"Well, you may speak out, as far as I am concerned," said Mr. Hardie, with consummate indifference.
"Oh, yes!" said Jane, in a fever of anxiety; "pray conceal nothing from us."
"Well, then, sir, I have not as yet had the advantage of examining your son personally, but, from the diagnostics, I have no doubt whatever he is labouring under the first fore-shadowings of cerebro-psychical perturbation. To speak plainly, the symptoms are characteristic of the initiatory stage of the germination of a morbid state of the phenomena of intelligence.
His unprofessional hearers only stared.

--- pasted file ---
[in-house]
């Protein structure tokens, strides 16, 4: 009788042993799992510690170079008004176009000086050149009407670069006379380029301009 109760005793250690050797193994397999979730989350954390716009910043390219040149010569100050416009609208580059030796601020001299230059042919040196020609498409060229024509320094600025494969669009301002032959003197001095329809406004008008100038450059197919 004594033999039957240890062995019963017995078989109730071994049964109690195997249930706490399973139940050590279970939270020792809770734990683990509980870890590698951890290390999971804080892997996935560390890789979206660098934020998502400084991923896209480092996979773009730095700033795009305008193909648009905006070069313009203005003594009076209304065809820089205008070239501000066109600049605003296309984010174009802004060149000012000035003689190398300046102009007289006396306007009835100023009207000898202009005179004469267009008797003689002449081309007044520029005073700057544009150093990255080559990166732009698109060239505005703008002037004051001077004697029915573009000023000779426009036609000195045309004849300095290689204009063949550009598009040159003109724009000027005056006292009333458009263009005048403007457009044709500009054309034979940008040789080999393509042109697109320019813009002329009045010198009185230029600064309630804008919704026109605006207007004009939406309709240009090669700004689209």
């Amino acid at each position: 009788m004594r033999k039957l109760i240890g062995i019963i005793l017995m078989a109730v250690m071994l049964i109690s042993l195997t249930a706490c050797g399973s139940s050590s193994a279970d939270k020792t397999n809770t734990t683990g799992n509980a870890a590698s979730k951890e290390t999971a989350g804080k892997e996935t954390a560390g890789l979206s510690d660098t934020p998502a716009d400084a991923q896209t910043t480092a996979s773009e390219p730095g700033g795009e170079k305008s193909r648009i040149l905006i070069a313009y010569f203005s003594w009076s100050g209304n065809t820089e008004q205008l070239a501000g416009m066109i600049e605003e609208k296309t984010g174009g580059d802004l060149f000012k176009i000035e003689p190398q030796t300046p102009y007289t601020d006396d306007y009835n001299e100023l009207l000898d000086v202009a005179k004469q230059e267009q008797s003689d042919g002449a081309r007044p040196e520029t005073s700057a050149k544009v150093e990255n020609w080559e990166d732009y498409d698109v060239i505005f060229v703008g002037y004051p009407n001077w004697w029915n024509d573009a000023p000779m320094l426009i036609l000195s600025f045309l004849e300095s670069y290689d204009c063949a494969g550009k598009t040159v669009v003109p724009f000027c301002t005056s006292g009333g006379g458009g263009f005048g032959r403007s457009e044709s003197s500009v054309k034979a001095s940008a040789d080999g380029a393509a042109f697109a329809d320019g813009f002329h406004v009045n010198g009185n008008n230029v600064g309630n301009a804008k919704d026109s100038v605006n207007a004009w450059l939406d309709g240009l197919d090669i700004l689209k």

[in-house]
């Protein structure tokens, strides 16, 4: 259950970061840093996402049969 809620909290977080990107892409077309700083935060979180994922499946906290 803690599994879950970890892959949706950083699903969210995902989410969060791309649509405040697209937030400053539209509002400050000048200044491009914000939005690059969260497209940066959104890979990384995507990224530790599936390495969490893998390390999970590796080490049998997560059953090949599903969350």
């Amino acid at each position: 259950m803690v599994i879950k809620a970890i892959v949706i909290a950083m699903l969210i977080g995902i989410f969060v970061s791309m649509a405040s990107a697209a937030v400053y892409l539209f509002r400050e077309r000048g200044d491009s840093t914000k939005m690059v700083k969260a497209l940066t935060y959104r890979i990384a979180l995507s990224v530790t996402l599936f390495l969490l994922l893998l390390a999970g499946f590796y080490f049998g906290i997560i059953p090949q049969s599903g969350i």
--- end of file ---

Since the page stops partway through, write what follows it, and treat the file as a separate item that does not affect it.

"In one word, then," said Dr. Wycherley, waxing impatient at their abominable obtuseness, "it is the premonitory stage of the precursory condition of an organic affection of the brain."
"Oh!" said Mr. Hardie, "the brain!* I see; the boy is going mad."
* What a blessing there are a few English words left in all our dialects.
The doctors stared in their turn at the prodigious coolness of a tender parent. "Not exactly," said Dr. Wycherley; "I am habitually averse to exaggeration of symptoms. Your son's suggest to me 'the Incubation of Insanity,' nothing more."